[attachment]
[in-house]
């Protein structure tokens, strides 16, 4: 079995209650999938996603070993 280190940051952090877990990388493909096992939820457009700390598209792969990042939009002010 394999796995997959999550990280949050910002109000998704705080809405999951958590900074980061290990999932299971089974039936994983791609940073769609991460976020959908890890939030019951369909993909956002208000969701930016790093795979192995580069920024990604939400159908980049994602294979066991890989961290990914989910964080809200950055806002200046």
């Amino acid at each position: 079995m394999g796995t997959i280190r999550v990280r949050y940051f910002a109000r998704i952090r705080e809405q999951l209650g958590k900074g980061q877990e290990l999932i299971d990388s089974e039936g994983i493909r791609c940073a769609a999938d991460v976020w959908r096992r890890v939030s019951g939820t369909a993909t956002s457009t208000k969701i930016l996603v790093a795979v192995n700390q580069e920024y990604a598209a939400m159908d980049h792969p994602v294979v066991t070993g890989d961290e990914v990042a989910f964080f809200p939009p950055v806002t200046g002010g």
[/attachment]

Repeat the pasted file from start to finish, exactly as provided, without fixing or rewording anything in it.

[in-house]
């Protein structure tokens, strides 16, 4: 079995209650999938996603070993 280190940051952090877990990388493909096992939820457009700390598209792969990042939009002010 394999796995997959999550990280949050910002109000998704705080809405999951958590900074980061290990999932299971089974039936994983791609940073769609991460976020959908890890939030019951369909993909956002208000969701930016790093795979192995580069920024990604939400159908980049994602294979066991890989961290990914989910964080809200950055806002200046």
């Amino acid at each position: 079995m394999g796995t997959i280190r999550v990280r949050y940051f910002a109000r998704i952090r705080e809405q999951l209650g958590k900074g980061q877990e290990l999932i299971d990388s089974e039936g994983i493909r791609c940073a769609a999938d991460v976020w959908r096992r890890v939030s019951g939820t369909a993909t956002s457009t208000k969701i930016l996603v790093a795979v192995n700390q580069e920024y990604a598209a939400m159908d980049h792969p994602v294979v066991t070993g890989d961290e990914v990042a989910f964080f809200p939009p950055v806002t200046g002010g």